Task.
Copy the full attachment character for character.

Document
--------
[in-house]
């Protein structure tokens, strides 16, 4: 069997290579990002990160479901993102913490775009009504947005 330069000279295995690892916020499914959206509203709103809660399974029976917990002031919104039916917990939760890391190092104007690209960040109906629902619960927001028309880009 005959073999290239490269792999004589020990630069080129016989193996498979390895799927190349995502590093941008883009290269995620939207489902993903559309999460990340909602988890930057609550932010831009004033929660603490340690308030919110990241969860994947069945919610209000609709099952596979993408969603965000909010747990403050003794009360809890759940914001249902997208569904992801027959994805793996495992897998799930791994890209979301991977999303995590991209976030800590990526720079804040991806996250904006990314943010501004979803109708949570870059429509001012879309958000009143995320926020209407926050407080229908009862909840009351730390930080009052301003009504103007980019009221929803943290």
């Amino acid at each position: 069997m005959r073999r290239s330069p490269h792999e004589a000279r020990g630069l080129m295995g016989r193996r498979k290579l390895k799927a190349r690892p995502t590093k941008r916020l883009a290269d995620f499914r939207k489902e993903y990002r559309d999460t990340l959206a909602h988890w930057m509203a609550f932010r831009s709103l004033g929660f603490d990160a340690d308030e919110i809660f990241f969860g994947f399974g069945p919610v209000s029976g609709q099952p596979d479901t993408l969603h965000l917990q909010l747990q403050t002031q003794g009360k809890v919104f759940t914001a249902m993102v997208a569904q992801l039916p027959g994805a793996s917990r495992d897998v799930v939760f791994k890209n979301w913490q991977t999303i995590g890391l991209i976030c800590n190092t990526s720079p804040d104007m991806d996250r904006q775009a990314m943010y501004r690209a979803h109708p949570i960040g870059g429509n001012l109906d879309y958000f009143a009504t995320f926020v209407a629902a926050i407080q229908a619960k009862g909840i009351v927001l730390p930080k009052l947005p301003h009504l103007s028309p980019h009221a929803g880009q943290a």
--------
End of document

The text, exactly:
[in-house]
């Protein structure tokens, strides 16, 4: 069997290579990002990160479901993102913490775009009504947005 330069000279295995690892916020499914959206509203709103809660399974029976917990002031919104039916917990939760890391190092104007690209960040109906629902619960927001028309880009 005959073999290239490269792999004589020990630069080129016989193996498979390895799927190349995502590093941008883009290269995620939207489902993903559309999460990340909602988890930057609550932010831009004033929660603490340690308030919110990241969860994947069945919610209000609709099952596979993408969603965000909010747990403050003794009360809890759940914001249902997208569904992801027959994805793996495992897998799930791994890209979301991977999303995590991209976030800590990526720079804040991806996250904006990314943010501004979803109708949570870059429509001012879309958000009143995320926020209407926050407080229908009862909840009351730390930080009052301003009504103007980019009221929803943290």
């Amino acid at each position: 069997m005959r073999r290239s330069p490269h792999e004589a000279r020990g630069l080129m295995g016989r193996r498979k290579l390895k799927a190349r690892p995502t590093k941008r916020l883009a290269d995620f499914r939207k489902e993903y990002r559309d999460t990340l959206a909602h988890w930057m509203a609550f932010r831009s709103l004033g929660f603490d990160a340690d308030e919110i809660f990241f969860g994947f399974g069945p919610v209000s029976g609709q099952p596979d479901t993408l969603h965000l917990q909010l747990q403050t002031q003794g009360k809890v919104f759940t914001a249902m993102v997208a569904q992801l039916p027959g994805a793996s917990r495992d897998v799930v939760f791994k890209n979301w913490q991977t999303i995590g890391l991209i976030c800590n190092t990526s720079p804040d104007m991806d996250r904006q775009a990314m943010y501004r690209a979803h109708p949570i960040g870059g429509n001012l109906d879309y958000f009143a009504t995320f926020v209407a629902a926050i407080q229908a619960k009862g909840i009351v927001l730390p930080k009052l947005p301003h009504l103007s028309p980019h009221a929803g880009q943290a």